We See Everything
London has been cut off from the world, and is under constant surveillance from drones that are waiting to strike out the terrorists within. The ordinary people living there can’t work out why they are living in squalor, while the ruling class still has access to luxuries like cigarettes. Set to observe another teenager, a drone pilot gradually gets too close to his target.
The novel opens with a boy picking berries to sell. l made an instant connection with him – that I gradually lost as the novel progressed. The other protagonist, the drone pilot, I absolutely understood, but again, I didn’t care about him either. This novel overall felt flat to me, just like the 2D characters.
The ending of this novel was supremely unsatisfactory. I guess what it may have been trying to say is that life moves on, regardless of what occurred in the past. I wasn’t expecting a happy ending at all, but I was expecting something… more? Everything seemed dull, and the explanations still fell flat. The war-torn landscape didn’t resonate with me.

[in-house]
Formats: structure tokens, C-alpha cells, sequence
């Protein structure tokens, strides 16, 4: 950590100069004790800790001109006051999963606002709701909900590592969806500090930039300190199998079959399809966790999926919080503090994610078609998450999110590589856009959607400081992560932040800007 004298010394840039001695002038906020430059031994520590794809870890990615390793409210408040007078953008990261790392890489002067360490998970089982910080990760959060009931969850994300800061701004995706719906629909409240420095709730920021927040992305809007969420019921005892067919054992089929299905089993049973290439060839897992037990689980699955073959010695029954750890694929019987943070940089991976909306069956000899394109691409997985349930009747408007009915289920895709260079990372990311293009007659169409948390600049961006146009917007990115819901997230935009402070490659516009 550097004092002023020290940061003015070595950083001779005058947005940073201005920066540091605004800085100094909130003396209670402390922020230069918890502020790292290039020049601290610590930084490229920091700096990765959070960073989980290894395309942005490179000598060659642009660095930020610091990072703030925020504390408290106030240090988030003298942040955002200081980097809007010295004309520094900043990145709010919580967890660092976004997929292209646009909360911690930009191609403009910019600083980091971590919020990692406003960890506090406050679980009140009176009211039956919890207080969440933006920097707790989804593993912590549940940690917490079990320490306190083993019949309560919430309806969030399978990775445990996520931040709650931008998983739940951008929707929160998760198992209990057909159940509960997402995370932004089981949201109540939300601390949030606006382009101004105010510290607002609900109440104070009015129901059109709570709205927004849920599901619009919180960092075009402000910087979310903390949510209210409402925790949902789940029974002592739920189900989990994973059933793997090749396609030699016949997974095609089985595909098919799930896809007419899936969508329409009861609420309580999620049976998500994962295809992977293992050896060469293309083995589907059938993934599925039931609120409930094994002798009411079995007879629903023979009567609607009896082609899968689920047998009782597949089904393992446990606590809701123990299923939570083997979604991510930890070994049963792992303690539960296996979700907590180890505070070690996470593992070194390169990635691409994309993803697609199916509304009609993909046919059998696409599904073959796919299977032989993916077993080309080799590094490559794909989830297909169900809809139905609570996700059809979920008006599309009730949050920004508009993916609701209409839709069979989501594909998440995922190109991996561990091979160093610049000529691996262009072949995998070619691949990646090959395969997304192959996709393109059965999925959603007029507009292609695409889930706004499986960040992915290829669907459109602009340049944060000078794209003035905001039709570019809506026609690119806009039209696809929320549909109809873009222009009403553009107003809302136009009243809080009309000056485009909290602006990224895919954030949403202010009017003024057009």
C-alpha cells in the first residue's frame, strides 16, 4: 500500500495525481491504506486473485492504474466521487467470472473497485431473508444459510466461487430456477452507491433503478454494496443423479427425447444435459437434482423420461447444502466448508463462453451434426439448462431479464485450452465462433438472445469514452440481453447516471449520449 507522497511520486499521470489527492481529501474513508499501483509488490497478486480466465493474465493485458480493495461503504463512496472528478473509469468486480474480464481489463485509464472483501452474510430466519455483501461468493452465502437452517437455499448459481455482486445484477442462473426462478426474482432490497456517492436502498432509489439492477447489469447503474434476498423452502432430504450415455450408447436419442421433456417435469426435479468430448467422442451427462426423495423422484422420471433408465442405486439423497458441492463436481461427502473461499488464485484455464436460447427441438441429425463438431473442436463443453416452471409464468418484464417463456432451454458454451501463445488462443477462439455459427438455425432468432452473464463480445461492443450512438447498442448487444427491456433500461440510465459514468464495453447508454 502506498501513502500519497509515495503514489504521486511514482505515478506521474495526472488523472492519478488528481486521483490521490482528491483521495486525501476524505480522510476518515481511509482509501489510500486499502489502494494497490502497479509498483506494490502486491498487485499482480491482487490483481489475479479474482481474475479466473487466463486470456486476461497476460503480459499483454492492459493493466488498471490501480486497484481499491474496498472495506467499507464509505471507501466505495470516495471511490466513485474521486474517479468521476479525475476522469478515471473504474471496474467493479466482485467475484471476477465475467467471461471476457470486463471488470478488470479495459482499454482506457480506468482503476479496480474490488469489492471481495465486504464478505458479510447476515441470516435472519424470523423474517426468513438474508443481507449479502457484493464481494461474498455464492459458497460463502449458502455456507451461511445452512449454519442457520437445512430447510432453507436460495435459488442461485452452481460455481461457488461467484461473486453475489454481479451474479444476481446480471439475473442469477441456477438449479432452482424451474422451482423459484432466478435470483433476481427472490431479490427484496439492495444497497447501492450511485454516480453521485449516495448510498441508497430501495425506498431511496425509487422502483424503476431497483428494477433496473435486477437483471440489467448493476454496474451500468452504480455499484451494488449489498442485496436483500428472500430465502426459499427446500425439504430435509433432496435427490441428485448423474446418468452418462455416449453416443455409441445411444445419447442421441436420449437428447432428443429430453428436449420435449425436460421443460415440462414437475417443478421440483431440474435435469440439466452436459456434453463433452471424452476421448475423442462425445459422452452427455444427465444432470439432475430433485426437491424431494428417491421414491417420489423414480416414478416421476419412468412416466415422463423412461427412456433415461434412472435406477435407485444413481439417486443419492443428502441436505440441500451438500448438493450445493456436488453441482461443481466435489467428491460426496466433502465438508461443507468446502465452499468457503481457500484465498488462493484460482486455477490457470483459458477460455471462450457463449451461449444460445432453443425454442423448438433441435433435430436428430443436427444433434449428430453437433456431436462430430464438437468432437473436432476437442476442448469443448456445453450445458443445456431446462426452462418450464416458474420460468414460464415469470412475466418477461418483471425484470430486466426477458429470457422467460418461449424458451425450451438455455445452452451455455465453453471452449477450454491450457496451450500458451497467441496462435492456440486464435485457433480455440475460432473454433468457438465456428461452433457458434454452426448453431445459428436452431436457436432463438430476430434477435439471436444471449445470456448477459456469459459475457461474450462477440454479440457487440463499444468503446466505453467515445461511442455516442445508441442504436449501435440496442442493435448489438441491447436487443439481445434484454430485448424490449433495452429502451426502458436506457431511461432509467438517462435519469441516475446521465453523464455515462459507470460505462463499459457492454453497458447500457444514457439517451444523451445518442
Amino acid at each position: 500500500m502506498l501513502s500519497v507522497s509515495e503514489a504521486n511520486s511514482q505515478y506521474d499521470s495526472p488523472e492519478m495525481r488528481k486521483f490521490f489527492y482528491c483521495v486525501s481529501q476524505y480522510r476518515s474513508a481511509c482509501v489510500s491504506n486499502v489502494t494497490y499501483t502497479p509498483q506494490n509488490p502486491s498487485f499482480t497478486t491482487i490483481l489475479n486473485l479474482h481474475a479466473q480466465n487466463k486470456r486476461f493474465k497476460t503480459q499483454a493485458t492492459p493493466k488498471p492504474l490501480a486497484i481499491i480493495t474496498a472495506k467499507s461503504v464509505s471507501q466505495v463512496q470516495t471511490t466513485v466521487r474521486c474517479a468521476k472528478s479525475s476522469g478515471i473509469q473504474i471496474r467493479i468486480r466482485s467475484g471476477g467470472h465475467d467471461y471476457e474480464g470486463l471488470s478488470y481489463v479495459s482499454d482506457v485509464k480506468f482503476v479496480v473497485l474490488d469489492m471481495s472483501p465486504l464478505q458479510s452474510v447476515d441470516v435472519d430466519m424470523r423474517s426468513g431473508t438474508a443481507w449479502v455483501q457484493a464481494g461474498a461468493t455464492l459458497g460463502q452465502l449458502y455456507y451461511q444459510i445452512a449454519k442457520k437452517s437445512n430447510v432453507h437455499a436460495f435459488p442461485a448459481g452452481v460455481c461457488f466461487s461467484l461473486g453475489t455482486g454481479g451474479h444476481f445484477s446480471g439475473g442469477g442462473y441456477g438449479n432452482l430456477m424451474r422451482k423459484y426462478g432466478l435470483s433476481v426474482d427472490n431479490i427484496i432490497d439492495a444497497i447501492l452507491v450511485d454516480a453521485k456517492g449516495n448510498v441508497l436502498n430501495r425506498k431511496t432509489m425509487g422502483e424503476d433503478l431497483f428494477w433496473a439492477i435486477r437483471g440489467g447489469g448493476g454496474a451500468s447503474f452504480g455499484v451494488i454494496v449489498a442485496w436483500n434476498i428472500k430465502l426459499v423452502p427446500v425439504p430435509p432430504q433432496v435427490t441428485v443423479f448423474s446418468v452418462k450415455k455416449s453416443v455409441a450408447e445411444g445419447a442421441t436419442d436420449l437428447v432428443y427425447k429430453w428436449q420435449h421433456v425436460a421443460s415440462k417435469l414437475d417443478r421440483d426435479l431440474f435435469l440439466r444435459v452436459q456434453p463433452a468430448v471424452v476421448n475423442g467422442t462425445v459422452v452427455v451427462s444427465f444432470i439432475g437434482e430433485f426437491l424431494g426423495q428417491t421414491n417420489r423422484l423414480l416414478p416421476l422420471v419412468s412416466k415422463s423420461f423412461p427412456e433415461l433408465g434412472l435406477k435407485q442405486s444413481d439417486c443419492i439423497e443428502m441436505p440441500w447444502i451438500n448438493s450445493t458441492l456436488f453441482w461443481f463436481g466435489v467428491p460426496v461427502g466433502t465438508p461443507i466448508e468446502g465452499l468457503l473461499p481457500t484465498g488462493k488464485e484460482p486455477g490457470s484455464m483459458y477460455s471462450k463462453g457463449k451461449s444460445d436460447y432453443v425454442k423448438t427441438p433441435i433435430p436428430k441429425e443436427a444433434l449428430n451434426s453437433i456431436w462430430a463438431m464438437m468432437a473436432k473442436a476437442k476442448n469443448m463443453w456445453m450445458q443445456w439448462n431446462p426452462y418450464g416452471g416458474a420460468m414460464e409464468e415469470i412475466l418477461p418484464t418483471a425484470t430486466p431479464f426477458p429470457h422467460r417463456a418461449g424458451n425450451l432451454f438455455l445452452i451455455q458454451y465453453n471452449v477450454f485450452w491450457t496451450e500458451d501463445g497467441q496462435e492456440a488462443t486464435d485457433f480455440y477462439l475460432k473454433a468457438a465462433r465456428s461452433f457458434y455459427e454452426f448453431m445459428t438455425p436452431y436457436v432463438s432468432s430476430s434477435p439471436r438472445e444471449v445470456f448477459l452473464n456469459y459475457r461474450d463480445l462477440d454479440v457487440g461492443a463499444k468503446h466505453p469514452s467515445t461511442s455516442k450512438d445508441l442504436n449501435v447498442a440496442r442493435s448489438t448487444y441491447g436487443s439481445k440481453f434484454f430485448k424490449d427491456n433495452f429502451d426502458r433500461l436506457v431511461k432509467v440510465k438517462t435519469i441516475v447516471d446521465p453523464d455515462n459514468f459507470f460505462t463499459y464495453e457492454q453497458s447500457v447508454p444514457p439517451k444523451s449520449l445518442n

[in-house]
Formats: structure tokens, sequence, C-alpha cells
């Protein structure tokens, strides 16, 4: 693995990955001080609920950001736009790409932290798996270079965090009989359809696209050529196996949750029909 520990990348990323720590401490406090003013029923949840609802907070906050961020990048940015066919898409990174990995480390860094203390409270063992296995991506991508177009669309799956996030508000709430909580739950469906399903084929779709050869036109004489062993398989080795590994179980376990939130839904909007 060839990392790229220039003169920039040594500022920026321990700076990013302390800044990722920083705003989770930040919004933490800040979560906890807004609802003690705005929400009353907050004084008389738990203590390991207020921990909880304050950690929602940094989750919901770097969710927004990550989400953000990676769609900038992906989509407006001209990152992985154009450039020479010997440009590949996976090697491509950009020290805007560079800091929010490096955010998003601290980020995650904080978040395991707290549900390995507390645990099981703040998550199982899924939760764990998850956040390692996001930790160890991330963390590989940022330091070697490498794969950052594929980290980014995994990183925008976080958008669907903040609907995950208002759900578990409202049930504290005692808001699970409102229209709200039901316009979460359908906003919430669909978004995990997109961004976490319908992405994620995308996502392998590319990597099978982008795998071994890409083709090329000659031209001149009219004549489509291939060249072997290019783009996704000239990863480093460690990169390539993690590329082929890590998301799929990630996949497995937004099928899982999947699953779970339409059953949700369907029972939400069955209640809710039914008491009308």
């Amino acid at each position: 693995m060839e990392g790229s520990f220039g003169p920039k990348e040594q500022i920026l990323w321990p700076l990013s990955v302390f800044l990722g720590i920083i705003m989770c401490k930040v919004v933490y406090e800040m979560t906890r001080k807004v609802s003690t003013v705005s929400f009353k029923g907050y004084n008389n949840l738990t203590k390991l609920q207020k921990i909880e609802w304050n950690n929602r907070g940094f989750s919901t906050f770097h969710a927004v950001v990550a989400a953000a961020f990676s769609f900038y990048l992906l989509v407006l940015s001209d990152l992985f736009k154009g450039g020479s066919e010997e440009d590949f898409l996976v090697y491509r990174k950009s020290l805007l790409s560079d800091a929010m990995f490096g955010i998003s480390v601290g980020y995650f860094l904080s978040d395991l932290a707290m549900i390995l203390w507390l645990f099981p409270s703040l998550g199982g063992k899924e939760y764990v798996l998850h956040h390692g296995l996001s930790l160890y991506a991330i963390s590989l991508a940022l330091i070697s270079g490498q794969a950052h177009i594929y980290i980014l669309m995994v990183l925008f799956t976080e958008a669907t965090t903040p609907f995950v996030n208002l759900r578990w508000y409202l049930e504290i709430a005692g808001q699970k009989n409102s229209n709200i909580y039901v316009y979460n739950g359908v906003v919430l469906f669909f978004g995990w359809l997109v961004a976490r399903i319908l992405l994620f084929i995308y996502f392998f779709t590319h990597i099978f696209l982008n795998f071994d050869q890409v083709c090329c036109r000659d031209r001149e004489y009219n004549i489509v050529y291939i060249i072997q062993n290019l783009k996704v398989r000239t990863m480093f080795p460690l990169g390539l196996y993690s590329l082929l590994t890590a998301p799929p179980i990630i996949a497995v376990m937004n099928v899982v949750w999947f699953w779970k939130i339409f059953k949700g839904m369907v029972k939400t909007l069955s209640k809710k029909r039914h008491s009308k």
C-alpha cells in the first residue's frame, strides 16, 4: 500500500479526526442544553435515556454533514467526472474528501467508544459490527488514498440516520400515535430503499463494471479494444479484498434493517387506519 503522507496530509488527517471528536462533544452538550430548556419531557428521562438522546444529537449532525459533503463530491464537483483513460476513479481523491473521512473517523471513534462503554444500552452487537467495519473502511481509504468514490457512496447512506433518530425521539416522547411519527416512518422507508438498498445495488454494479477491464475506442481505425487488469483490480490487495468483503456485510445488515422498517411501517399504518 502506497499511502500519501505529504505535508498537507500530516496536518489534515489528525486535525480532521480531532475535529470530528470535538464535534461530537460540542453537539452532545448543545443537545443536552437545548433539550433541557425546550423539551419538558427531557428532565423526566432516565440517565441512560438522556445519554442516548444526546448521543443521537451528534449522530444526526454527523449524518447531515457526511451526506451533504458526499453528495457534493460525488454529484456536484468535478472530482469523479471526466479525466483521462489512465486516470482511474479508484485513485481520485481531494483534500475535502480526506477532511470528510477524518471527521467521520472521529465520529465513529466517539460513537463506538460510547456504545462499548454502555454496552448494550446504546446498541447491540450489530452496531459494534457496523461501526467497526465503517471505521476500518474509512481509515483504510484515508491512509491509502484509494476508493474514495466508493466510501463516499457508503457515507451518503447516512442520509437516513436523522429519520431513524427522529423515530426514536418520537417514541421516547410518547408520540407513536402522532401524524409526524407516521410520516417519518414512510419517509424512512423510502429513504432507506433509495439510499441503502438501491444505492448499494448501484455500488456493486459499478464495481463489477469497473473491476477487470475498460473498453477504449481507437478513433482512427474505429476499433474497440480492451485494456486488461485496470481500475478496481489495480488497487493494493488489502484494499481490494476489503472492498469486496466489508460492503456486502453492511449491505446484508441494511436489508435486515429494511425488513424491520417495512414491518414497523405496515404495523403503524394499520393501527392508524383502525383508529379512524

From the Acknowledgements, it seems like this novel is a fictionalised account of the Gaza Blockade/War(s). I would have preferred that it was actually set in Gaza – I didn’t find the idea of a tiny bit of London being shut off from the rest of the world very convincing. London is considered a hub, and Gaza certainly is/was not.
It’s a good attempt at exposing the uselessness of war, but I don’t think it goes far enough in making direct comparisons. I like the fact that it is more up-to-date than the majority of war novels that focus on the Jewish Holocaust, but I went into it expecting future fiction, and instead got a weird hybrid that didn’t tick any of my enjoyment boxes. 2 stars from me.
Bloomsbury | 1st December 2017 | AU $16.99 | paperback